She said Northwestern Medicine currently is not equipped to act as a clinic-provider for the Pfizer vaccine for those 12 and older, since the vaccine requires significant cold storage.

“When the state passes out these vaccines they have these vaccination sites that are able to accommodate that. There is talk that we may have through our convenient immediate care a drive-thru process,” Morker said. “But right now they’re just saying anywhere you can get vaccinated you should.”

Morker said she realizes the idea of a mandatory vaccine for school-age children to return to full-time school is controversial. However, many schools already require a number of immunizations within the first five years of a child’s life.

“Kindergarten is one of our first entry to school points, so K-vaccines are an accumulation of vaccines that you’ve gotten in first 5 years of your life. They start at two months, you get your last booster sets at Kindergarten.”

Early childhood vaccinations include those for illnesses such as diphtheria, tetanus, polio, hepatitis b, pneumococcal vaccine, influenza, measles, mumps, rubella, chickenpox. Those are required for school entry, Morker said. Sixth graders then need a meningitis and another tetanus shot, she said, and senior year of high school a second meningitis is required.

“Those are the required vaccines into the school system and we have been giving these for years and years and know the efficacy for it, safety of it,” Morker said. “Unfortunately as we see the anti-vaxxer population growing, so having that belief in science, confidence in how the vaccines work and how effective they are really helps the community stay safe. It protects the population that’s vulnerable. There are some adults who can’t get vaccinated. So taking it lightly is not the approach, realizing how the vaccines work and the important purpose it serves and keeping the community is the message.”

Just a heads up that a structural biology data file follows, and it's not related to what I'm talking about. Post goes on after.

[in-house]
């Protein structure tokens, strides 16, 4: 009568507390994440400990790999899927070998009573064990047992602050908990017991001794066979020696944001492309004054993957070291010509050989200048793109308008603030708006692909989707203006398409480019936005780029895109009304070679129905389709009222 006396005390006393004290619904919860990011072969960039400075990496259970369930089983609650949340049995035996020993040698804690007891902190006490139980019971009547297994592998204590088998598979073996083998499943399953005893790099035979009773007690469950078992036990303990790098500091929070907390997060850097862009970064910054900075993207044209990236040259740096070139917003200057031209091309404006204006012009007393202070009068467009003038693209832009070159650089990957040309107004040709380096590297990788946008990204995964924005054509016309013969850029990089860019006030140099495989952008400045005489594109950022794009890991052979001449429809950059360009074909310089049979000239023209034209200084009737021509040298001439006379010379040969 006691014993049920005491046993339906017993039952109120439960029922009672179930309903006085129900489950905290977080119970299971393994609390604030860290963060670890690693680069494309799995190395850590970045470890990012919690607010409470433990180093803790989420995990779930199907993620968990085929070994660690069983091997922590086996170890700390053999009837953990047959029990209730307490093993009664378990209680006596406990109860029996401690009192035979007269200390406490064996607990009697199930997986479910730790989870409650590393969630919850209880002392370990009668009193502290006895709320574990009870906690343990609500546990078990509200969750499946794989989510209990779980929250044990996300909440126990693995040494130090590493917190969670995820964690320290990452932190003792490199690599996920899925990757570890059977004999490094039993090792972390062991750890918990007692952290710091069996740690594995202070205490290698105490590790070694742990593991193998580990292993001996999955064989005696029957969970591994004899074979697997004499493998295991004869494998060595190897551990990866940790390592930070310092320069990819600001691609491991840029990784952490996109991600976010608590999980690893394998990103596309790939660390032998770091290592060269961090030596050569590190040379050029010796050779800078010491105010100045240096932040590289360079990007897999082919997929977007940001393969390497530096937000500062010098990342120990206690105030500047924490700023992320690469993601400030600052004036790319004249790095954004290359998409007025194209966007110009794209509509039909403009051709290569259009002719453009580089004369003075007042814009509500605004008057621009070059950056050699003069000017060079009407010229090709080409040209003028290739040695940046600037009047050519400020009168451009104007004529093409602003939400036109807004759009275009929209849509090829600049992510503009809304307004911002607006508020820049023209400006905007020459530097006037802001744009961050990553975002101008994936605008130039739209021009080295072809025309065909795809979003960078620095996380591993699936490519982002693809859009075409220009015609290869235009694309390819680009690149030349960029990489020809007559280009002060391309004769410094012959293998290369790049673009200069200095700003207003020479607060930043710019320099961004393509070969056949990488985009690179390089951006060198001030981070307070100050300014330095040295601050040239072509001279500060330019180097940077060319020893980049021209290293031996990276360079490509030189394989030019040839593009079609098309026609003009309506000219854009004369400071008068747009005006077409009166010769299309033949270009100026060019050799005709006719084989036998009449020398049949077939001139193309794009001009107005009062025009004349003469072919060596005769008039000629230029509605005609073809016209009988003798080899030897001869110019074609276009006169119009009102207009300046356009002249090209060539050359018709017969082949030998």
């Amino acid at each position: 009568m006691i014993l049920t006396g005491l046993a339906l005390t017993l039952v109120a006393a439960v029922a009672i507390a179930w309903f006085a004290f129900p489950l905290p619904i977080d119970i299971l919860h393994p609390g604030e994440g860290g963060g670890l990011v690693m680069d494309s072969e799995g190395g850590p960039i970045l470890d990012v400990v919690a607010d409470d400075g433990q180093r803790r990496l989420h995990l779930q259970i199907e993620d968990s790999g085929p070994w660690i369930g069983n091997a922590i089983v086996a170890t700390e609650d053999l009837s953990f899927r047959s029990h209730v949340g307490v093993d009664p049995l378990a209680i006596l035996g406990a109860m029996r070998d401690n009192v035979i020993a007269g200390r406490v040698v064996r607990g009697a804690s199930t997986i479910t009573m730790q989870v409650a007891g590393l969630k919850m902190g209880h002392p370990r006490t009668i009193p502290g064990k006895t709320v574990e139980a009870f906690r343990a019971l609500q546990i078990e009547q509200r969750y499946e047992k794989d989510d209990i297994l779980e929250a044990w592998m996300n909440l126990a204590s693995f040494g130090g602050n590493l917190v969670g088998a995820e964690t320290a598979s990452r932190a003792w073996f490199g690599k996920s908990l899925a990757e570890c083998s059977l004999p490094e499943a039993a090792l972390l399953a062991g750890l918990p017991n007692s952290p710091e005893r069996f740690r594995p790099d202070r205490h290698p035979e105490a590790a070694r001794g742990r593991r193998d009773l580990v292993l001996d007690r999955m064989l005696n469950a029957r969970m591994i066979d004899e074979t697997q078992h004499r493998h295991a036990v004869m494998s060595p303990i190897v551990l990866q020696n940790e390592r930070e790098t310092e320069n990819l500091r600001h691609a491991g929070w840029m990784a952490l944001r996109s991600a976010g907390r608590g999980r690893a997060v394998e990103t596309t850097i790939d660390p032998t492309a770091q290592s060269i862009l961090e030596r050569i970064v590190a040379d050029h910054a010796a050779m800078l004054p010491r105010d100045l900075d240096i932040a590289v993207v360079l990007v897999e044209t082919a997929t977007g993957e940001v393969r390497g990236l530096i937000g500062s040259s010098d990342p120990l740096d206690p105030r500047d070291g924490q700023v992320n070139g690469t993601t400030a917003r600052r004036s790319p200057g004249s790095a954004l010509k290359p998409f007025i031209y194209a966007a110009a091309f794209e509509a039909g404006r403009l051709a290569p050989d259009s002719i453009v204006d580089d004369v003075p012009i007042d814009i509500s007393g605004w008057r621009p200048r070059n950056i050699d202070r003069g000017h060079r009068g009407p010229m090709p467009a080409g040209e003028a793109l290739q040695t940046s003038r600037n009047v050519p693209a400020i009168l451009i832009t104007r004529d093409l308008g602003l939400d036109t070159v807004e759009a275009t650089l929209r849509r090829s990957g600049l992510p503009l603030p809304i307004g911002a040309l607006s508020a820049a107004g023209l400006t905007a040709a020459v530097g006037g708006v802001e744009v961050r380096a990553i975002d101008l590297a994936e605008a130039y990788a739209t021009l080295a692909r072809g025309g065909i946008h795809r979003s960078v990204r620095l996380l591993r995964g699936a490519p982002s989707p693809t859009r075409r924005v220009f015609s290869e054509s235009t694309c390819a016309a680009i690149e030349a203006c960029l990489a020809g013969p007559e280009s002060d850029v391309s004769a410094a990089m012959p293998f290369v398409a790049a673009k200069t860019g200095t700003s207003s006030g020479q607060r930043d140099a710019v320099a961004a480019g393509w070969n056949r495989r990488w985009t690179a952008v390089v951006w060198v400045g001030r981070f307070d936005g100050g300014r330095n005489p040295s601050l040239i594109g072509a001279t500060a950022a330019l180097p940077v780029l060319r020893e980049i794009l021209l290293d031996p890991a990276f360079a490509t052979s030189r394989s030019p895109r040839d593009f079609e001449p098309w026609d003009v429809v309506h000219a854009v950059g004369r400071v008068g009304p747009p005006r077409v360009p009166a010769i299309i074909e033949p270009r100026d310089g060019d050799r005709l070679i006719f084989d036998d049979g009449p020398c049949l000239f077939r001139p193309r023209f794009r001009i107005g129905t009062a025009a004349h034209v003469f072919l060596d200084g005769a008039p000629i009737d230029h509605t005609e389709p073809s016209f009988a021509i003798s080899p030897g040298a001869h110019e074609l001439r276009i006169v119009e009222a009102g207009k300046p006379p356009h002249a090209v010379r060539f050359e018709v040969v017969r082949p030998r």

Daily Chronicle: What does opening up the COVID-19 vaccine to a younger age group mean for the pandemic’s trajectory?

Mayuri Morker: “Just being able to vaccinate more of the population is the biggest advantage. Everyone keeps talking about herd immunity, upwards of 85% of the population needs to be vaccinated for us to get to some sort of normalcy that we were used to before. Getting to that in the adult population which is higher risk of complications is obviously a big achievement. The pediatric population also makes up a great amount of our population, and so to be able to start vaccinated some components of that, the more we can vaccinate, the better can get to those normal times.”